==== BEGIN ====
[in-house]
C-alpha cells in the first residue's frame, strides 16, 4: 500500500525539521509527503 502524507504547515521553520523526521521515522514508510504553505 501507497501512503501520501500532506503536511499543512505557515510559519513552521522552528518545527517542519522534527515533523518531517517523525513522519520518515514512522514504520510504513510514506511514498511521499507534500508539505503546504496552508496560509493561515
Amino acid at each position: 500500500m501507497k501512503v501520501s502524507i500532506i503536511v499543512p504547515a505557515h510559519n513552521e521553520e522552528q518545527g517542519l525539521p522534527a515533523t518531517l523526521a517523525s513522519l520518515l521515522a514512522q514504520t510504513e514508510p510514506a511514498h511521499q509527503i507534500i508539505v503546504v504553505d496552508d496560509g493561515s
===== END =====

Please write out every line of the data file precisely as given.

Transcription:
[in-house]
C-alpha cells in the first residue's frame, strides 16, 4: 500500500525539521509527503 502524507504547515521553520523526521521515522514508510504553505 501507497501512503501520501500532506503536511499543512505557515510559519513552521522552528518545527517542519522534527515533523518531517517523525513522519520518515514512522514504520510504513510514506511514498511521499507534500508539505503546504496552508496560509493561515
Amino acid at each position: 500500500m501507497k501512503v501520501s502524507i500532506i503536511v499543512p504547515a505557515h510559519n513552521e521553520e522552528q518545527g517542519l525539521p522534527a515533523t518531517l523526521a517523525s513522519l520518515l521515522a514512522q514504520t510504513e514508510p510514506a511514498h511521499q509527503i507534500i508539505v503546504v504553505d496552508d496560509g493561515s